Real Data Scientists Ship
BY JAKE FROST – DATA SCIENTIST II
The field of data science seems to be going through an identity crisis. The past 10 years or so have created something of a flash point for the field: while the foundations of the most popular open-source platforms had existed for decades, the proliferation of cheap, portable computation and easy-to-use wrappers for the base software created a critical mass of adoption and poof! The analytics Big Bang.
However, many companies that rode the hype train to the tune of millions of dollars’ worth of investment are struggling to see the payoff. McKinsey recently estimated that only 8% of data science endeavors demonstrate ROI.https://www.mckinsey.com/business-functions/mckinsey-analytics/our-insights/breaking-away-the-secrets-to-scaling-analytics 8%! I don’t want to get too technical about it, but as a data scientist, I would classify that proportion as “not good.” Unsurprisingly, many companies are reacting accordingly by discontinuing their internal analytics practices. By many indications, we are approaching the other side of the wave.
Much of the disillusionment around data science springs from the lack of specificity of the term itself. While the recent explosion in interest created a bumper crop of “data science” tags in LinkedIn, there is no clear definition of what a “data scientist” actually is. There is no board to grant certification, no standard exams to pass. The stark fact is that there are fewer hoops to jump through to put “data scientist” on your business card than there are to put “plumber.”
As the marketplace has shifted, we in the data science community have struggled to justify our existence. However, we seem to be trying to do so by focusing on the technical aspects of our role rather than its practical applications. This is apparent when one looks at the proportion of online data science publications and conference workshops focused on unveiling a shiny new algorithm or walking through a sexy application of neural nets on some web-scraped data.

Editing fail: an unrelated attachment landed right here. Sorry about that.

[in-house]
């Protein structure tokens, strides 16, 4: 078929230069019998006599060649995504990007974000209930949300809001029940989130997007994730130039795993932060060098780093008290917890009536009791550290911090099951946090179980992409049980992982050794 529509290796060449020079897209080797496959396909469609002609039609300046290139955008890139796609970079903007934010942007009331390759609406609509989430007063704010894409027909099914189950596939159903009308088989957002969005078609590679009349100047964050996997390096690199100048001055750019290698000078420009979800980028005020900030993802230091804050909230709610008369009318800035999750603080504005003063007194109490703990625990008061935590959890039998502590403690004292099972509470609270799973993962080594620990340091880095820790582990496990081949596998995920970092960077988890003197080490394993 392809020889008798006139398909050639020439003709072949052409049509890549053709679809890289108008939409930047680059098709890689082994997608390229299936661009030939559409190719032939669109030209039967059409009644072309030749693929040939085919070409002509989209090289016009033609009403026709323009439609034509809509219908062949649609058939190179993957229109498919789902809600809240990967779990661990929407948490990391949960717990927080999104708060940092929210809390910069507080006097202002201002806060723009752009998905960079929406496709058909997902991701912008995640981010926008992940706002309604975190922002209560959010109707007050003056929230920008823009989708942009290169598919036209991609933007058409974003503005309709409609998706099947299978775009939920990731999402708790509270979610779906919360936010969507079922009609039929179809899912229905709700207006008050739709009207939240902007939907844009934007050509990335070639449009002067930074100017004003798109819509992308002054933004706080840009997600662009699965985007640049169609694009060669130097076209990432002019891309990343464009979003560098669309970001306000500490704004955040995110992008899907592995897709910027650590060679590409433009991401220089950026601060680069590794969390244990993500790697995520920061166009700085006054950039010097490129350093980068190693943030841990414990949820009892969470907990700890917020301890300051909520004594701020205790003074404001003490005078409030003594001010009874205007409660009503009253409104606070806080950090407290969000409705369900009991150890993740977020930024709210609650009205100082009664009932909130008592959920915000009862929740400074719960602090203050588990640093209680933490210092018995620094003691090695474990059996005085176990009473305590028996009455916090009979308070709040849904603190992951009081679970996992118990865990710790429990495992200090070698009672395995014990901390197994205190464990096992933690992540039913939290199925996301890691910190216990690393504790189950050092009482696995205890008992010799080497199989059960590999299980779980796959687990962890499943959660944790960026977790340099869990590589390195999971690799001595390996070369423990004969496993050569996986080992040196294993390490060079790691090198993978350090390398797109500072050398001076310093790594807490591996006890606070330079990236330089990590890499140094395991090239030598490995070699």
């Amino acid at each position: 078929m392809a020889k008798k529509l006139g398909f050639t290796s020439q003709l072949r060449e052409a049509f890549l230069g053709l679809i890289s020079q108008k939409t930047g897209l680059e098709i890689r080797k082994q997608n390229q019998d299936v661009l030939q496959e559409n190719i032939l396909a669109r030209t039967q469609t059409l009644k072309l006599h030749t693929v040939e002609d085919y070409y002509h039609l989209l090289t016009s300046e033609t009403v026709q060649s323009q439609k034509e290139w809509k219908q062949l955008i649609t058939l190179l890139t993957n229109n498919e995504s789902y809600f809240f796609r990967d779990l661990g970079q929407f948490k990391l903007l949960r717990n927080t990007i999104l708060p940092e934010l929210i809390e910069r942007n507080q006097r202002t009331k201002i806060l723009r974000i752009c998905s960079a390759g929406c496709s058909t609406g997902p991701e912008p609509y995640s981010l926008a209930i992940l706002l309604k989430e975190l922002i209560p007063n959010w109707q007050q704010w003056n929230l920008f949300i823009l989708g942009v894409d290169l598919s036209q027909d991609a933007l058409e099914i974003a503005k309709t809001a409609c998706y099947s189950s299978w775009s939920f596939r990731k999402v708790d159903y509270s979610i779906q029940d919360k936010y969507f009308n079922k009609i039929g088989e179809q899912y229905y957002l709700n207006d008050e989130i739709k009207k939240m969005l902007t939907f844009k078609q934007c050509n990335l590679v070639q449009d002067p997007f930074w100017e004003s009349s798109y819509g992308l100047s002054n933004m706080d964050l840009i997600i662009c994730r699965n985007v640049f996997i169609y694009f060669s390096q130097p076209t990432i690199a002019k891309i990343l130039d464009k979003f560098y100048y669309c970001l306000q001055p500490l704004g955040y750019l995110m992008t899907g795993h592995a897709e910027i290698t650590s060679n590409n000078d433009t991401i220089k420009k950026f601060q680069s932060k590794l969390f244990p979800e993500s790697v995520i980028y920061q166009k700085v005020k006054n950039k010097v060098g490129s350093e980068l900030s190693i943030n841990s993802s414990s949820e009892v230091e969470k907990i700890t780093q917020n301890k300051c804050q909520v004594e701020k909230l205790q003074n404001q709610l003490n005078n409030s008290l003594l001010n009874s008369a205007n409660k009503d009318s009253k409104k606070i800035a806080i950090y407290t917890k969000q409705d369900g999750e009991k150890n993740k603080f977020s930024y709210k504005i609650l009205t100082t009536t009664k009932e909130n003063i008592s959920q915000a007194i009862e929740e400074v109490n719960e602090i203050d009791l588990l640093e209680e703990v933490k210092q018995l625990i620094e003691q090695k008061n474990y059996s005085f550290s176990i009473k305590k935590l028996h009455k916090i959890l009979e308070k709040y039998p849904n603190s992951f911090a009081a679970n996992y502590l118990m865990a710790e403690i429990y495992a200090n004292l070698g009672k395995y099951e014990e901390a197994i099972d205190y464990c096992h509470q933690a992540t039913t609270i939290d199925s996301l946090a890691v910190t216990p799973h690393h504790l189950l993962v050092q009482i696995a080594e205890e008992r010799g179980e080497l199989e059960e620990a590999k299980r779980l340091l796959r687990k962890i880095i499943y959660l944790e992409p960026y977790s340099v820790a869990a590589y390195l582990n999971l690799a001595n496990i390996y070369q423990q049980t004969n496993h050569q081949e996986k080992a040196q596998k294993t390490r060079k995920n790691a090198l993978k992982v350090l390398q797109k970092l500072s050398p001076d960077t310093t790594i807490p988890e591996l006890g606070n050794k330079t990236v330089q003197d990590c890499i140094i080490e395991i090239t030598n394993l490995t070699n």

On one hand, I understand the impulse to go that route. The quickest path to differentiating ourselves from lowly “analysts” or simple practitioners of “business intelligence” is to beef up on the science-y part. But on the other, by reducing the definition of “data science” to its technicalities, we may end up burning down our house to keep ourselves warm. We might be able spew out an impressive enough cloud of jargon to make people smile and nod in a status report, but we won’t be able to demonstrate enough value to keep the lights on long-term.
The uncomfortable truth is that predictive modeling and machine learning are, far and away, the least important aspects of data science. In fact, I would argue that the vast majority of high-return data science initiatives you could draft up today would be solved by nothing more complex than a logistic regression. However, if you only listened to data scientists talking to each other, you’d think that recurrent neural network/convolutional neural nets/gradient boosted machines/[insert other nerdy-sounding algorithm here] were the key to success. That isn’t to say that R&D isn’t important. Data science would have never reached the prominence it currently has if the brave pioneers of yesteryear hadn’t kept pushing the envelope. However, if the primary social currency of data scientists becomes myopically focused on technical sophistication, our contributions to the business will only become harder to illustrate.
Steve Jobs once famously said, “real artists ship,” meaning that the mark of a true artist is to put their art in other people’s hands. In the same vein, allow me to propose a rough algorithm to benchmark data science effectiveness, which I’m calling the Data Science Impact Factor. It goes something like this:
A: every 10% increase in predictive accuracy beyond a simple average or mode
B: business buy-in for your project. For every additional level in the org structure that is actively invested in the outcomes of your project, +1
Your boss: B=1
Boss’ boss: B=2
Boss’ boss’ boss: B=3
Y: estimated number of average daily working hours that would be directly affected by the outcomes of your work, summed over all individuals that would use it
D: Number of days you estimate it would take deploy your work in a production environment. If you don’t know, D = 1042.
Now, I’ll admit I’m being somewhat facetious here—the weights are arbitrary and the metrics are a bit haphazard, but the point of the DSIF is to illustrate that data science is a broad landscape, of which predictive models are only a tiny part, while organizational buy-in, deployment considerations, and impact on actual people all play tremendously important roles. If we continue to ignore the other elements of that equation, we will continue to make ourselves irrelevant—a shrinking pocket of inscrutable eggheads, hiding in the dusty corners the business, making our nets ever more neural. But hey, at least we won’t be “analysts!”
Footnotes [ + ]